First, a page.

Mobile phones have historically been banned from the classroom and seen as a distraction to education. But with new developments in education apps, there are some very powerful mobile concepts that can be transferred the classroom.
1. Provide instant feedback
Mobile technology allows users to receive instant feedback for almost anything. Whether it’s reading a restaurant review on Yelp or becoming the new mayor of Starbucks on Foursquare, users are always connected to what others around them are saying and doing.
To provide faster feedback in the classroom, harness the power of checking for understanding and exit tickets to see each student’s progress before they leave the classroom and move to the next lesson. Keep in mind, the goal of these quizzes is not to grade the student, but to declare what topics they have already mastered and focus on the ones that need work. It’s also important for the students to feel like they can give feedback to the teacher, so start a suggestion box, a classroom Facebook page, or a coding system where students can rank how comfortable they are with certain topics or classroom activities.
2. Build contextual lessons
Anyone that has learned a language in an immersive environment knows that learning from your surroundings is far more powerful than reading vocabulary in a book. As Eleanor Roosevelt once said, “you learn by living”.
Schools can often be a sterile environment where students are expected to learn from the textbook or lecture. In a language classroom, you could establish a rule that only the second language is spoken once students step foot in the room. Also, try to apply lessons that are relevant to the classroom surroundings so that students are exposed to authentic language rather than language used solely to learn grammatical forms or vocabulary. For example, if your students are getting their drivers’ permits, utilize cars and road knowledge in math and english classes.
Mobile technology is nothing if not convenient. Content is available in doses as small or as large as you want. During a ten minute bus ride you can catch up on CNN’s world news. In two minutes between phone calls, you might be able to play four rounds of Angry Birds. Everything is quick and easy to consume.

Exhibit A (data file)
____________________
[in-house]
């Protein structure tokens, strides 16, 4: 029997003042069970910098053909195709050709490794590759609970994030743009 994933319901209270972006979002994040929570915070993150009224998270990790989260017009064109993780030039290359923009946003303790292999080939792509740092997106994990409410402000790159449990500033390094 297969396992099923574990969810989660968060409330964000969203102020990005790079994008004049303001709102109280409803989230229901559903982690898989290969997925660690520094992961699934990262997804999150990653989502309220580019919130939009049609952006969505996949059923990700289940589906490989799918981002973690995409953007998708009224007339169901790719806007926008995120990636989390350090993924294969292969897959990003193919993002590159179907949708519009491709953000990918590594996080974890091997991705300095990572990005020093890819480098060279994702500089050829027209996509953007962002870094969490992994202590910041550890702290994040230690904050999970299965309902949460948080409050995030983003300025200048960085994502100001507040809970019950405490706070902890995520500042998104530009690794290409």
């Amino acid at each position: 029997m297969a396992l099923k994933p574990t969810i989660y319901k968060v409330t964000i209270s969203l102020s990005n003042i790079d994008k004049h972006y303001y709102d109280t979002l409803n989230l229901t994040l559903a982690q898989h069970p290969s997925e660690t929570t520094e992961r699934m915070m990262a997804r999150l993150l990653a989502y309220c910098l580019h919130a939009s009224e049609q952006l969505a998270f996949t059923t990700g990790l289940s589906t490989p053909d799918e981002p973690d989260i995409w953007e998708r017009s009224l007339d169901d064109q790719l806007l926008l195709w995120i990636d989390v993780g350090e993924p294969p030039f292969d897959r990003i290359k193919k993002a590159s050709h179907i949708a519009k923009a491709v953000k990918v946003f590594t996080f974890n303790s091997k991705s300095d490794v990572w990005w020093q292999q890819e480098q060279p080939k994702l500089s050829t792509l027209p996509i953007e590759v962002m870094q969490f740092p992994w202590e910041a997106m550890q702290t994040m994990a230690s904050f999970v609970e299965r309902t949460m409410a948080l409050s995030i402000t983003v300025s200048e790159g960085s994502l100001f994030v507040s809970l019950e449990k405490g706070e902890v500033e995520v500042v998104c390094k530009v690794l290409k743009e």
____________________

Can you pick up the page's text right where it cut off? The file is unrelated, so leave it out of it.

The same concept can be applied in the classroom by breaking lessons into small and diverse pieces. Perhaps the first ten minutes of class will be a news video, the next fifteen minutes will be a collaborative activity, and the next fifteen minutes will be a student-run lecture. Making sure that each component scaffolds the next will not only enhance understanding, but also increase learner motivation and attention.
4. Personalize lesson content to students’ interests
The beauty of mobile apps are that they are extremely personalized. Apps often learn from your interests and actions so that they can provide different experiences to different users. Voxy for example, a mobile language education app serves sports lessons to sports fans or pop culture lessons to socialites.
One size never quite fits all in education. Students are diverse individuals with a variety of interests. Perhaps Johnny is more interested in sports, while Caroline likes astronomy and Jonah enjoys building activities. Try to use activities and assignments that can be personalized to fit each individual’s interests to ensure their full attention and increase effort and output.
5. Incorporate a social aspect
Apart from the giants of Twitter and Facebook, many mobile apps are tapping into social media. For example, you can play Dice With Friends on your phone or chat online during World of Warcraft to reach a goal together. Skype connects students wishing to learn a foreign language, and Pinterest allows you to share dreams with pinners worldwide. While you may not physically be together, mobile apps allow you to be constantly connected to those around you.
As simple as this sounds, encourage your students to interact with each other! Try a flipped classroom concept or blended learning style such as those designed by 2tor. The students can utilize class time to help each other and apply what they’ve learned. You can even pair with a class in another school (or even abroad) and hold Skype lessons with each other.
This is a guest-post by Jess Weeg from Voxy.com, an innovative language learning platform; image attribution flickr user iamlamont.com, welsmissions, and havefunteaching